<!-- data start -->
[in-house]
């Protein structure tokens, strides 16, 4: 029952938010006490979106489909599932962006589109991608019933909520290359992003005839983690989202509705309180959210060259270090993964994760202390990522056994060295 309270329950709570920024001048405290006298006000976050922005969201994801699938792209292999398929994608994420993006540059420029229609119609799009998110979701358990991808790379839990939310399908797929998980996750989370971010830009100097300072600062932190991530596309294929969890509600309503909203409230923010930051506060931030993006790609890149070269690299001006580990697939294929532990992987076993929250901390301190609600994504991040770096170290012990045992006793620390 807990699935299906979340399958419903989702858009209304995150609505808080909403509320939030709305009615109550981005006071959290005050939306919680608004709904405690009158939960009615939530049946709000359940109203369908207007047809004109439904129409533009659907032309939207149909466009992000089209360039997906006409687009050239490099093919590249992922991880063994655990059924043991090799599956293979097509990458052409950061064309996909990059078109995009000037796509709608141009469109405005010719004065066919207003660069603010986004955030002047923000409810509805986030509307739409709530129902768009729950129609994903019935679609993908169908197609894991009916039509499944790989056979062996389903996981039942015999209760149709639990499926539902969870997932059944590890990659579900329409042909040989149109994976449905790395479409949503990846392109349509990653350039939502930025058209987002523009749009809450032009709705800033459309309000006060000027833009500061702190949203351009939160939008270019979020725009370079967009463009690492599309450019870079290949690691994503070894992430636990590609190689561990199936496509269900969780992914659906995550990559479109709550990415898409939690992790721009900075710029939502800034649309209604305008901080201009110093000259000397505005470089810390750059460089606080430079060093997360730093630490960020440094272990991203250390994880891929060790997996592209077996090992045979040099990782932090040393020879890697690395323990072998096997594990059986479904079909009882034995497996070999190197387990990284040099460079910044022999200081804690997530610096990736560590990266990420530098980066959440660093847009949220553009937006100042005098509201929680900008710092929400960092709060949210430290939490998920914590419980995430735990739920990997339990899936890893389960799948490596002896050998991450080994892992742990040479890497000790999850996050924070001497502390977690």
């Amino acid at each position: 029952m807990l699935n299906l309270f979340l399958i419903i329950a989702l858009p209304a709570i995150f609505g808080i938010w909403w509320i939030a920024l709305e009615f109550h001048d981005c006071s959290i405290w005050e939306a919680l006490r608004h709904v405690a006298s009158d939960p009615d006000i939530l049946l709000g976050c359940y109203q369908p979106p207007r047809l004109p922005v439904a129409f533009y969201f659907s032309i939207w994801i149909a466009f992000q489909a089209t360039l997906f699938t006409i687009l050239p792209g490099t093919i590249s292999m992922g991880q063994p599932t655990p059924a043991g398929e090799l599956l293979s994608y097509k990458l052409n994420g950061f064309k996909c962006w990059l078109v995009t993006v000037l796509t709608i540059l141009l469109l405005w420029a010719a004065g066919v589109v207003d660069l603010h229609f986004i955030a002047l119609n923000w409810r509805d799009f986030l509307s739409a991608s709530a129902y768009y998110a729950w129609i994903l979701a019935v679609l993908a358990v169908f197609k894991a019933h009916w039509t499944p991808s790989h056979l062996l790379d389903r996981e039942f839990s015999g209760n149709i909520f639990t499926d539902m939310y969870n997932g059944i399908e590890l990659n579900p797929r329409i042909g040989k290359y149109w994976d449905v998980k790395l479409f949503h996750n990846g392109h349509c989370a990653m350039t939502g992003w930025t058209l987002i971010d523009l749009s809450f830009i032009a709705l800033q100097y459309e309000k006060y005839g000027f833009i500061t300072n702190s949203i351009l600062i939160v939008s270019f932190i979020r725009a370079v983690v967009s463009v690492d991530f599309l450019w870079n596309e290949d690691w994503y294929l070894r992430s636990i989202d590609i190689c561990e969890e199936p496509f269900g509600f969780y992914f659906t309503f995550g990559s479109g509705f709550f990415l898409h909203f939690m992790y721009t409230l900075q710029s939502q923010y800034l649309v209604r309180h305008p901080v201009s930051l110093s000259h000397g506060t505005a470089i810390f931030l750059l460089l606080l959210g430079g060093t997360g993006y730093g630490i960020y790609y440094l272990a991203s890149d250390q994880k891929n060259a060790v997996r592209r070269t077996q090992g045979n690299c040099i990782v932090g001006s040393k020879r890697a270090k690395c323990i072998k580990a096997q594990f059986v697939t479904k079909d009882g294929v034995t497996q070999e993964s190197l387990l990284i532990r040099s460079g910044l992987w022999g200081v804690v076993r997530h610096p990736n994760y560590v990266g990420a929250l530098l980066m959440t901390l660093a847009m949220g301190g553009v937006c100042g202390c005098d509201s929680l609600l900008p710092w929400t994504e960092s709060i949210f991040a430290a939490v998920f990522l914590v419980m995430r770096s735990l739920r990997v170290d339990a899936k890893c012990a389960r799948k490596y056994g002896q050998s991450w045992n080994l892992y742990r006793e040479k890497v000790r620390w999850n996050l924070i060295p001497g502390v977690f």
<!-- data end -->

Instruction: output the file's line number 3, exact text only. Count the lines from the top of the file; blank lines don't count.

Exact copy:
């Amino acid at each position: 029952m807990l699935n299906l309270f979340l399958i419903i329950a989702l858009p209304a709570i995150f609505g808080i938010w909403w509320i939030a920024l709305e009615f109550h001048d981005c006071s959290i405290w005050e939306a919680l006490r608004h709904v405690a006298s009158d939960p009615d006000i939530l049946l709000g976050c359940y109203q369908p979106p207007r047809l004109p922005v439904a129409f533009y969201f659907s032309i939207w994801i149909a466009f992000q489909a089209t360039l997906f699938t006409i687009l050239p792209g490099t093919i590249s292999m992922g991880q063994p599932t655990p059924a043991g398929e090799l599956l293979s994608y097509k990458l052409n994420g950061f064309k996909c962006w990059l078109v995009t993006v000037l796509t709608i540059l141009l469109l405005w420029a010719a004065g066919v589109v207003d660069l603010h229609f986004i955030a002047l119609n923000w409810r509805d799009f986030l509307s739409a991608s709530a129902y768009y998110a729950w129609i994903l979701a019935v679609l993908a358990v169908f197609k894991a019933h009916w039509t499944p991808s790989h056979l062996l790379d389903r996981e039942f839990s015999g209760n149709i909520f639990t499926d539902m939310y969870n997932g059944i399908e590890l990659n579900p797929r329409i042909g040989k290359y149109w994976d449905v998980k790395l479409f949503h996750n990846g392109h349509c989370a990653m350039t939502g992003w930025t058209l987002i971010d523009l749009s809450f830009i032009a709705l800033q100097y459309e309000k006060y005839g000027f833009i500061t300072n702190s949203i351009l600062i939160v939008s270019f932190i979020r725009a370079v983690v967009s463009v690492d991530f599309l450019w870079n596309e290949d690691w994503y294929l070894r992430s636990i989202d590609i190689c561990e969890e199936p496509f269900g509600f969780y992914f659906t309503f995550g990559s479109g509705f709550f990415l898409h909203f939690m992790y721009t409230l900075q710029s939502q923010y800034l649309v209604r309180h305008p901080v201009s930051l110093s000259h000397g506060t505005a470089i810390f931030l750059l460089l606080l959210g430079g060093t997360g993006y730093g630490i960020y790609y440094l272990a991203s890149d250390q994880k891929n060259a060790v997996r592209r070269t077996q090992g045979n690299c040099i990782v932090g001006s040393k020879r890697a270090k690395c323990i072998k580990a096997q594990f059986v697939t479904k079909d009882g294929v034995t497996q070999e993964s190197l387990l990284i532990r040099s460079g910044l992987w022999g200081v804690v076993r997530h610096p990736n994760y560590v990266g990420a929250l530098l980066m959440t901390l660093a847009m949220g301190g553009v937006c100042g202390c005098d509201s929680l609600l900008p710092w929400t994504e960092s709060i949210f991040a430290a939490v998920f990522l914590v419980m995430r770096s735990l739920r990997v170290d339990a899936k890893c012990a389960r799948k490596y056994g002896q050998s991450w045992n080994l892992y742990r006793e040479k890497v000790r620390w999850n996050l924070i060295p001497g502390v977690f």